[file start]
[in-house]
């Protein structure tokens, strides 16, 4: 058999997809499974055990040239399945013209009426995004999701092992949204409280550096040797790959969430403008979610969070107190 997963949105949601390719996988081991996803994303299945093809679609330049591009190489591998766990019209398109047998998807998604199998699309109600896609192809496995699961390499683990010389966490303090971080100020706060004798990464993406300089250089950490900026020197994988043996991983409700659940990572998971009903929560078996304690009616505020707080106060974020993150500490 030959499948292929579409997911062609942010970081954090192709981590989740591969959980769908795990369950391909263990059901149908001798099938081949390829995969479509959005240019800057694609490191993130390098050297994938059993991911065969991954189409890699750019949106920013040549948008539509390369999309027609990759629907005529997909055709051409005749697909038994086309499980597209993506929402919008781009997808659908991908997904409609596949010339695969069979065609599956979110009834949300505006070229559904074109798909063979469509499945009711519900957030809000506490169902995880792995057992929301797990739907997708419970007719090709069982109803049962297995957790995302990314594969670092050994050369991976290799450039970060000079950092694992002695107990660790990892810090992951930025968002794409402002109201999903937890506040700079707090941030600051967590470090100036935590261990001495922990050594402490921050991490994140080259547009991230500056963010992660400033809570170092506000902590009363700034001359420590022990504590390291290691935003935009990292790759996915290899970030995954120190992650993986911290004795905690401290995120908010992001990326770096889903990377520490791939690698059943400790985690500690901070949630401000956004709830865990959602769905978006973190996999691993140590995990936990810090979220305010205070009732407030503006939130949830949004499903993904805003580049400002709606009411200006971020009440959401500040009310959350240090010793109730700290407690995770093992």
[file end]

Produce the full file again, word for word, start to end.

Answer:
[in-house]
């Protein structure tokens, strides 16, 4: 058999997809499974055990040239399945013209009426995004999701092992949204409280550096040797790959969430403008979610969070107190 997963949105949601390719996988081991996803994303299945093809679609330049591009190489591998766990019209398109047998998807998604199998699309109600896609192809496995699961390499683990010389966490303090971080100020706060004798990464993406300089250089950490900026020197994988043996991983409700659940990572998971009903929560078996304690009616505020707080106060974020993150500490 030959499948292929579409997911062609942010970081954090192709981590989740591969959980769908795990369950391909263990059901149908001798099938081949390829995969479509959005240019800057694609490191993130390098050297994938059993991911065969991954189409890699750019949106920013040549948008539509390369999309027609990759629907005529997909055709051409005749697909038994086309499980597209993506929402919008781009997808659908991908997904409609596949010339695969069979065609599956979110009834949300505006070229559904074109798909063979469509499945009711519900957030809000506490169902995880792995057992929301797990739907997708419970007719090709069982109803049962297995957790995302990314594969670092050994050369991976290799450039970060000079950092694992002695107990660790990892810090992951930025968002794409402002109201999903937890506040700079707090941030600051967590470090100036935590261990001495922990050594402490921050991490994140080259547009991230500056963010992660400033809570170092506000902590009363700034001359420590022990504590390291290691935003935009990292790759996915290899970030995954120190992650993986911290004795905690401290995120908010992001990326770096889903990377520490791939690698059943400790985690500690901070949630401000956004709830865990959602769905978006973190996999691993140590995990936990810090979220305010205070009732407030503006939130949830949004499903993904805003580049400002709606009411200006971020009440959401500040009310959350240090010793109730700290407690995770093992």